“A sneezing monkey, a walking fish and a jewel-like snake are just some of a biological treasure trove of over 200 new species discovered in the Eastern Himalayas in recent years,” reports the World Wildlife Foundation today.
Lawyer, social scientist and architect are very white jobs, but they've got nothing on veterinarian. With more companies posting more information about the composition of their payroll, a more detailed understanding of workplace diversity is emerging.
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Overall, 81 percent of the workforce is white, but there are 33 occupations in America that are more than 90 percent white. When it comes to professions with outsized shares of minorities, blacks are overrepresented in community and social-service occupations (as well as barbers and postal-service clerks). Asians make up a large share of computer workers, medical scientists, and personal appearance workers—a category that includes manicurists, makeup artists, and facialists. Hispanics are overrepresented in construction, maintenance and agriculture work.
Ghost writes, "The Octavia Project, named for Octavia Butler, is a project 98% funded at Indigogo, with only a few days left. Helping them get over the top would be great, and the more they raise, the more girls they help. From their description:" Read the rest
The chair of the 57,000 attendee conference has written to Indiana governor Mike Pence to say that the conference will pull out of the state if a bill passes that lets businesses discriminate against LGBT people if their religion tells them to be hateful fucks. Read the rest
Sumana writes, "Open Source Bridge is already a leader among tech conferences in diversity-friendliness -- OSB featured a strong code of conduct, accessibility, well-labelled food for all needs, and cheap & free admissions before they became de rigeur, and in 2014 boasted a gender-balanced slate of speakers." Read the rest
Nicholas writes, "Hacker School is a three-month, free-for-everyone programming retreat for experienced and new programmers alike, now offering need-based living expense grants to women, black people, Latino/as, and people from many other groups traditionally underrepresented in programming. Read the rest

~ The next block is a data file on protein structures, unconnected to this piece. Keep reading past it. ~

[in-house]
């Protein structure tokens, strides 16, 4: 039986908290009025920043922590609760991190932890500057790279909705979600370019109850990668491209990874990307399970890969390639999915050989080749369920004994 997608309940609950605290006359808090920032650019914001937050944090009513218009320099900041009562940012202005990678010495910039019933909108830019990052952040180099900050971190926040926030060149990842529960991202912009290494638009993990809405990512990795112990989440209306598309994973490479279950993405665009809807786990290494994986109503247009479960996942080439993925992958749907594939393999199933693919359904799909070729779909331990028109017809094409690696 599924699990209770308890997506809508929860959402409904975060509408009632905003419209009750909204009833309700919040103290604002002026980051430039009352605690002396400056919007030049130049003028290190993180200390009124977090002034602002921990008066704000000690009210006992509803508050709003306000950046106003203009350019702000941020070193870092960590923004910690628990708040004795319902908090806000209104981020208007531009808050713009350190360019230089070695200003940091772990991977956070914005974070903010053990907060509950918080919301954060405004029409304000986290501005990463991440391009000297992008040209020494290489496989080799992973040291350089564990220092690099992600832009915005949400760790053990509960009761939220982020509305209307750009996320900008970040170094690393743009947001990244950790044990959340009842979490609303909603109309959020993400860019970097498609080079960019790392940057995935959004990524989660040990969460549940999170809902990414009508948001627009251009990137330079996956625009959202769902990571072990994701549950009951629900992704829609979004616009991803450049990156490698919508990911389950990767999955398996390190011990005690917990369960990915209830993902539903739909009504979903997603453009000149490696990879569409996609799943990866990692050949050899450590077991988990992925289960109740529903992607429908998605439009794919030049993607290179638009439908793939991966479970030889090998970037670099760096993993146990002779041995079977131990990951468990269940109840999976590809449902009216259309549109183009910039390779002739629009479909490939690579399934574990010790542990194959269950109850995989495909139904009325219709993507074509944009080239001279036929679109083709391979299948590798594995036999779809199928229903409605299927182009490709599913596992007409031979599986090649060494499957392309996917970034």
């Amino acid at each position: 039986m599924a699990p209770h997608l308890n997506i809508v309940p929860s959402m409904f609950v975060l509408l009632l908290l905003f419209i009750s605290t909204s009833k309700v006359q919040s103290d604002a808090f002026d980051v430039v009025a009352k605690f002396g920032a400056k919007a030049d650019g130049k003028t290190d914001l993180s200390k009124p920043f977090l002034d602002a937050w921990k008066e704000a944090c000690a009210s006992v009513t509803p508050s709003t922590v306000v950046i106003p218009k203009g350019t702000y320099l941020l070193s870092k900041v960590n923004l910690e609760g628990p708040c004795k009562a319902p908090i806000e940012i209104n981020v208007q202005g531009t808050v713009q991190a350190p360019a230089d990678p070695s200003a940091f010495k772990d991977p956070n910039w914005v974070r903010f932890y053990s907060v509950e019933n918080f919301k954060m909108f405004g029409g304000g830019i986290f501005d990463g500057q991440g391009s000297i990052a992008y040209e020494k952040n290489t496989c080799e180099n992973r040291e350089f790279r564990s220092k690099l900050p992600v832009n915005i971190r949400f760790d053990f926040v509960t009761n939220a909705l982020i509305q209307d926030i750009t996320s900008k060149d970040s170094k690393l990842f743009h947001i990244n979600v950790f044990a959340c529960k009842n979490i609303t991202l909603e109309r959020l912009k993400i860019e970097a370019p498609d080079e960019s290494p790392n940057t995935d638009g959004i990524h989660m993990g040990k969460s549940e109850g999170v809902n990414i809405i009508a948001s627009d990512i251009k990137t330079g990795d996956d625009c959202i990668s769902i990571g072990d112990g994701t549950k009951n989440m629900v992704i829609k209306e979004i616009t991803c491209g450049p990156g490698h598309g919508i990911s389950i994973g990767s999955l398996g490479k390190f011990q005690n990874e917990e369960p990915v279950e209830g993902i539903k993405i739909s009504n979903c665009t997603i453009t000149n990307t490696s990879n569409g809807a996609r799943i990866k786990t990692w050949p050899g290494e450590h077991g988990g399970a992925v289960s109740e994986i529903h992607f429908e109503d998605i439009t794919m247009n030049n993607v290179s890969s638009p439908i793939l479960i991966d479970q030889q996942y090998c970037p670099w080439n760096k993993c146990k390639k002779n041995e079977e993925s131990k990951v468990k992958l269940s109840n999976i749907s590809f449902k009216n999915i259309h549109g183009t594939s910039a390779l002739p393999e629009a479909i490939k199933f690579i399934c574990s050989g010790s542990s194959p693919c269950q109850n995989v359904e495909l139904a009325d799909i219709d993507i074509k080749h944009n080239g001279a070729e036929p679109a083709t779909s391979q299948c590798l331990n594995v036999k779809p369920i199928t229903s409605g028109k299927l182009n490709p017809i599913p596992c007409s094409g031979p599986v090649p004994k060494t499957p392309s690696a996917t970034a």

Zack Smith writes, "I recently got to talk to John Ridley, the Oscar-nominated screenwriter of 12 YEARS A SLAVE, about his past writing superhero comics and cartoons including JUSTICE LEAGUE and THE AUTHORITY. Ridley had a number of smart things to say on such topics as the casting of Michael B. Jordan as the Humnan Torch, working with the late Dwayne McDuffie on the JUSTICE LEAGUE movie 'Starcrossed' and his own experiences working in the comics industry. Though he's obviously gone on to big things, Ridley still has a great deal of passion for comics and the people who create them." Read the rest
Publisher Steven Saus sends us a Kickstarter for "a diverse steampunk anthology from your favorite award-winning authors, including Jay Lake, Nisi Shawl, Ken Liu, and Lucy A. Snyder." Read the rest
On Tor.com, Mordicai Knode asks Wizards of the Coast to consider a more diverse set of portrayals of fantastic personages in the next edition of Dungeons and Dragons.
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That being said, I think it is useful for some rough generalizations. Like the fact that in the Fourth Edition Player’s Handbook there are only four black characters. There are more diabolically red skinned people — tieflings — then there are dark skinned people. By a…fairly wide margin. Still, an improvement over the Third Edition Player’s Handbook in some respects. In the third edition, you’ve got Ember, the human monk — but other than her initial appearance under the class description, she’s absent from the rest of the book. Some artists have depicted Regdar as black, and he along with some of the other character have a generous color palate, by which I mean that their ethnicity is fluid on the page. They are hardly pale but neither are they a deep brown in skin tone, lending them a lot of flexibility for reader identification. (Scott McCloud of Understanding Comics would be proud.) And just for kicks, I flipped through an Advanced Dungeons & Dragons Second Edition Player’s Handbook; there is an illustration so purple it could be ambiguous, but no, that book, like so much of yesteryear, is entirely Caucasian. Lots of crazy mustaches, though...
I’ve heard a litany of excuses for why there are predominantly white people portrayed in roleplaying art, but I’m not buying it. Maybe your claim is that the people buying the game are primarily Caucasian?